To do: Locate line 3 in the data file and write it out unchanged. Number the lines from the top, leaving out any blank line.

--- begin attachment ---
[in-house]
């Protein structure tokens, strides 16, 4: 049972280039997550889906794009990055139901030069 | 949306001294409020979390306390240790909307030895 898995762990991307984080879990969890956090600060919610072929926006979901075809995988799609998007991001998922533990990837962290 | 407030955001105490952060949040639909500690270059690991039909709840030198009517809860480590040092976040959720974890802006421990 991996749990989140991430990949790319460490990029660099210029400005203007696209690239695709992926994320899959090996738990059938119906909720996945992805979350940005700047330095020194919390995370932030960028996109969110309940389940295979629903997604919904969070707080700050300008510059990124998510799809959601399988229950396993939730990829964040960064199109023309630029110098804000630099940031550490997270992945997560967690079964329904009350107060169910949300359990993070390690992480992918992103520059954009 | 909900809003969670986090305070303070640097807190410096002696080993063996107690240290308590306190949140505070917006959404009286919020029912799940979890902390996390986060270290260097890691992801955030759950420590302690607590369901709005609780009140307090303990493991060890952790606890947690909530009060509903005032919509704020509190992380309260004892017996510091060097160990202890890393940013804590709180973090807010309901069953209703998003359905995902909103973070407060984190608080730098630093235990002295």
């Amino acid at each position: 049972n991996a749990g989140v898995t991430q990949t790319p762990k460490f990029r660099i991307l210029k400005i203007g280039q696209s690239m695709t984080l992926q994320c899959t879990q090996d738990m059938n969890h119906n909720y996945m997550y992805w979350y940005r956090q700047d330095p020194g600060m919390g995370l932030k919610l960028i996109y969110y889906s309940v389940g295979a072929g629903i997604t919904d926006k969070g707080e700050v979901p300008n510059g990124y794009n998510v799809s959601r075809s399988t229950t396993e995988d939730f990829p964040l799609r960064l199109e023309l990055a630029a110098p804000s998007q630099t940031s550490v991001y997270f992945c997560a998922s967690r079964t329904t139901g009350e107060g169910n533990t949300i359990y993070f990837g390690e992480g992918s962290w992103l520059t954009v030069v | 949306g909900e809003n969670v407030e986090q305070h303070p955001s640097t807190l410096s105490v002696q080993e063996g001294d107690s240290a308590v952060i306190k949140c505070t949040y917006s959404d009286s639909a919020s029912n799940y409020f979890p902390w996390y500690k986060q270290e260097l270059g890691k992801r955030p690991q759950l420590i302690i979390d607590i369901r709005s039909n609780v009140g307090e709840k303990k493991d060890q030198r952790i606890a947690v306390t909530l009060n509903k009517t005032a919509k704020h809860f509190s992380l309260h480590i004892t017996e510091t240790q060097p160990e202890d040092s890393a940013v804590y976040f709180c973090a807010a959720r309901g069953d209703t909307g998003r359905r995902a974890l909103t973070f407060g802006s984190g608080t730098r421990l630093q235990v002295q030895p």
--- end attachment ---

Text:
């Amino acid at each position: 049972n991996a749990g989140v898995t991430q990949t790319p762990k460490f990029r660099i991307l210029k400005i203007g280039q696209s690239m695709t984080l992926q994320c899959t879990q090996d738990m059938n969890h119906n909720y996945m997550y992805w979350y940005r956090q700047d330095p020194g600060m919390g995370l932030k919610l960028i996109y969110y889906s309940v389940g295979a072929g629903i997604t919904d926006k969070g707080e700050v979901p300008n510059g990124y794009n998510v799809s959601r075809s399988t229950t396993e995988d939730f990829p964040l799609r960064l199109e023309l990055a630029a110098p804000s998007q630099t940031s550490v991001y997270f992945c997560a998922s967690r079964t329904t139901g009350e107060g169910n533990t949300i359990y993070f990837g390690e992480g992918s962290w992103l520059t954009v030069v | 949306g909900e809003n969670v407030e986090q305070h303070p955001s640097t807190l410096s105490v002696q080993e063996g001294d107690s240290a308590v952060i306190k949140c505070t949040y917006s959404d009286s639909a919020s029912n799940y409020f979890p902390w996390y500690k986060q270290e260097l270059g890691k992801r955030p690991q759950l420590i302690i979390d607590i369901r709005s039909n609780v009140g307090e709840k303990k493991d060890q030198r952790i606890a947690v306390t909530l009060n509903k009517t005032a919509k704020h809860f509190s992380l309260h480590i004892t017996e510091t240790q060097p160990e202890d040092s890393a940013v804590y976040f709180c973090a807010a959720r309901g069953d209703t909307g998003r359905r995902a974890l909103t973070f407060g802006s984190g608080t730098r421990l630093q235990v002295q030895p």